Glencairn Wetland is a small 20-hectare (49-acre) reserve on the Cape Peninsula, in the south of Cape Town, where most of the Earth Kids reside.
Find the wetland lying wetly between central Glencairn and Glencairn Heights, with the Glen Road winding alongside the tall bulrushes. This protected swamp helps to conserve the biodiversity of the entire area, within the lower Else River catchment. It is a vital green lung. Local volunteers help to look after the wetland, in partnership with the City of Cape Town. Residents enjoy the figure-of-eight system of footpaths, trails and stepping stones to cross waterways.
Look out for diverse bird species at this popular site for fishing, watching crabs and looking for signs of the Cape Clawless Otter. The mammal life includes otter, mongoose and porcupine – which are mostly nocturnal and rarely seen.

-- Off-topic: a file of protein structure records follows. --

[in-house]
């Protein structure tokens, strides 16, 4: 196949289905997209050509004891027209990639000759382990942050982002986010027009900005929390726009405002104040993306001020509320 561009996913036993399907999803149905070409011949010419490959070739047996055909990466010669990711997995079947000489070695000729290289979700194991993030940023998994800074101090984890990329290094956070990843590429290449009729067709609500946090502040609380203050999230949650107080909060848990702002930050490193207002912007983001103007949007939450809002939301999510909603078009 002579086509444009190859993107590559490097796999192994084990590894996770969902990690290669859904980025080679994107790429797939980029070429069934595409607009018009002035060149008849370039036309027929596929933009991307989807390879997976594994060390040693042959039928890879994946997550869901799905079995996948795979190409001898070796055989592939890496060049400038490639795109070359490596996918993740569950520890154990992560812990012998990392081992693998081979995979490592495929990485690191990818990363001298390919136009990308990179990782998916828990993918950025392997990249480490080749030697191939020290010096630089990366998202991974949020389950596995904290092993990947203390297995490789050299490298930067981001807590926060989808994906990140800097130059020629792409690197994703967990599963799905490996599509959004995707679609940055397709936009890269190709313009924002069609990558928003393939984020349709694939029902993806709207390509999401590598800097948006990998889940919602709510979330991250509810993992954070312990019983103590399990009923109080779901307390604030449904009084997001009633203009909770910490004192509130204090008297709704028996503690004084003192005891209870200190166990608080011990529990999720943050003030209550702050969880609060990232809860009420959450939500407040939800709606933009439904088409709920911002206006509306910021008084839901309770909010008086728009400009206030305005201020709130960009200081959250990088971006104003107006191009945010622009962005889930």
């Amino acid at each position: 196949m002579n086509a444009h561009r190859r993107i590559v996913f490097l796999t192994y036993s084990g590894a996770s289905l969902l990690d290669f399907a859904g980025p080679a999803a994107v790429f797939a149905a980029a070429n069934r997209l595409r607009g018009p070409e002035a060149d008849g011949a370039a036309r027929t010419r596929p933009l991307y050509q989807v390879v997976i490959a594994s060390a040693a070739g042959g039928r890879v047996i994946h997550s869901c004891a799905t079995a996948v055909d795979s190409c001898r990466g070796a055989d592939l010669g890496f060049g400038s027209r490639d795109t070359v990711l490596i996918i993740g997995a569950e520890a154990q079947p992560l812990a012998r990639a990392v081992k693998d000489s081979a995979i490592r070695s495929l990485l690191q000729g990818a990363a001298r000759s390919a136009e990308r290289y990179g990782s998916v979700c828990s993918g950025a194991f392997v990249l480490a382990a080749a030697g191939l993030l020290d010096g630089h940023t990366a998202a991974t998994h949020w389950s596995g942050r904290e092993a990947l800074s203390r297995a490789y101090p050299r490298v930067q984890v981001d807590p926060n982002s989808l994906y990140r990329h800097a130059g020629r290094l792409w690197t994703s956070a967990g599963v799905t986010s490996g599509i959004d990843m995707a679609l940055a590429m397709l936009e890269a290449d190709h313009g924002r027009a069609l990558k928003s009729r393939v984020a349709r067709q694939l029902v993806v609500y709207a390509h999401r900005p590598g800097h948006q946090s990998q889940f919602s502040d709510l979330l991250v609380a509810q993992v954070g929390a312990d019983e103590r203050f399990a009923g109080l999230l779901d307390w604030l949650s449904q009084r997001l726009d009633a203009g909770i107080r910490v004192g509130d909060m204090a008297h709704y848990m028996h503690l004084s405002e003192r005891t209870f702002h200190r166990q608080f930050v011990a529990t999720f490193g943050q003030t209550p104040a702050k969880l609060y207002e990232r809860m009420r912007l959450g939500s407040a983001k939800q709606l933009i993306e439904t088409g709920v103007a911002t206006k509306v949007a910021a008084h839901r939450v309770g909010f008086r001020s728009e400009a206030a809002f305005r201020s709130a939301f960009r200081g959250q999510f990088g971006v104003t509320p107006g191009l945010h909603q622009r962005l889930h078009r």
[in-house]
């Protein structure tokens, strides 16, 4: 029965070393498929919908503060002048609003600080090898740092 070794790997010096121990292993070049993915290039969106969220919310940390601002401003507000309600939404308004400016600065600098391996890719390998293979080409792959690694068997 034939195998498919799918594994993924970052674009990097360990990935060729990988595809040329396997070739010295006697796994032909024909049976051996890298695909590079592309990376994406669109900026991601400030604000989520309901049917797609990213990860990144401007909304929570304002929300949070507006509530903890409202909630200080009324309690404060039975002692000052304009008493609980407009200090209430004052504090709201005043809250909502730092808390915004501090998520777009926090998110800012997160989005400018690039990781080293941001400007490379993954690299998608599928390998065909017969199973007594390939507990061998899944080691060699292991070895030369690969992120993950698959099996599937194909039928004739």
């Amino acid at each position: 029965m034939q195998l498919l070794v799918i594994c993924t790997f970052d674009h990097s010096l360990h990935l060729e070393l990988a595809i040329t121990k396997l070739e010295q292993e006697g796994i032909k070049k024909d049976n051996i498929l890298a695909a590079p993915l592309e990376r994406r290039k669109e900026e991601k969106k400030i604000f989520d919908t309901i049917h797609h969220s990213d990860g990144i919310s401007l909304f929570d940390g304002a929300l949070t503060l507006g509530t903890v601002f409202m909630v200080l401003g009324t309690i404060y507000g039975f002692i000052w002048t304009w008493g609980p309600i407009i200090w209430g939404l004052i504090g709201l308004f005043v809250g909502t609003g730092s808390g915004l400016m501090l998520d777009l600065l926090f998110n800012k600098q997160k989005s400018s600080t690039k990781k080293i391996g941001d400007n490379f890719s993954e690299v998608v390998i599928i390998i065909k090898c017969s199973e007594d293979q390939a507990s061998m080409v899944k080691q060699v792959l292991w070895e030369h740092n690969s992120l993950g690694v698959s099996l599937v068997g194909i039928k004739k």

A Haven for Species Diversity
Some people are lucky to see small reptiles such as the Ungulate Tortoise, the Marsh Terrapin and a range of snakes and lizards. Historically, amphibian life included a wide range of species such as the endangered Western Leopard Toad, the Arum Lily Frog, the Cape River Frog and the Clicking Stream Frog.
Physical changes to Glencairn Wetland and negative impacts from people have changed these dynamics. The Western Leopard Toad has not been seen here for years.
Earth Kids enjoy a lovely walk around the wetlands, identifying reeds, birds, frogs and more. They look closely at the water quality and discuss the importance of wetlands for people. How sad that there are so many negative human impacts on wetlands today!